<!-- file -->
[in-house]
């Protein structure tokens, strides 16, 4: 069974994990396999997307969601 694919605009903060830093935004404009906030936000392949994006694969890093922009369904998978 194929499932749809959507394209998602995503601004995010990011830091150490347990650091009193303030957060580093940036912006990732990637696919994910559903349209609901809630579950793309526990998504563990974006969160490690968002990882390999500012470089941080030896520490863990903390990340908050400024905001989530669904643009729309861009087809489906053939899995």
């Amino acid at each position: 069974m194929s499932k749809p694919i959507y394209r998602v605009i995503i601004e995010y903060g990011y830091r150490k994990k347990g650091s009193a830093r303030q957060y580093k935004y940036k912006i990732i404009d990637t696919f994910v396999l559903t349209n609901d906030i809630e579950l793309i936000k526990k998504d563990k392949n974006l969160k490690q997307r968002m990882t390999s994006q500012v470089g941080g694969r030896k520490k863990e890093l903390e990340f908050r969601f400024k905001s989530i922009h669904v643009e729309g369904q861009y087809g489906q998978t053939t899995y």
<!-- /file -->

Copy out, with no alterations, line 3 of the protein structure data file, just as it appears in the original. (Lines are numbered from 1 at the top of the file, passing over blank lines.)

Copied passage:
């Amino acid at each position: 069974m194929s499932k749809p694919i959507y394209r998602v605009i995503i601004e995010y903060g990011y830091r150490k994990k347990g650091s009193a830093r303030q957060y580093k935004y940036k912006i990732i404009d990637t696919f994910v396999l559903t349209n609901d906030i809630e579950l793309i936000k526990k998504d563990k392949n974006l969160k490690q997307r968002m990882t390999s994006q500012v470089g941080g694969r030896k520490k863990e890093l903390e990340f908050r969601f400024k905001s989530i922009h669904v643009e729309g369904q861009y087809g489906q998978t053939t899995y």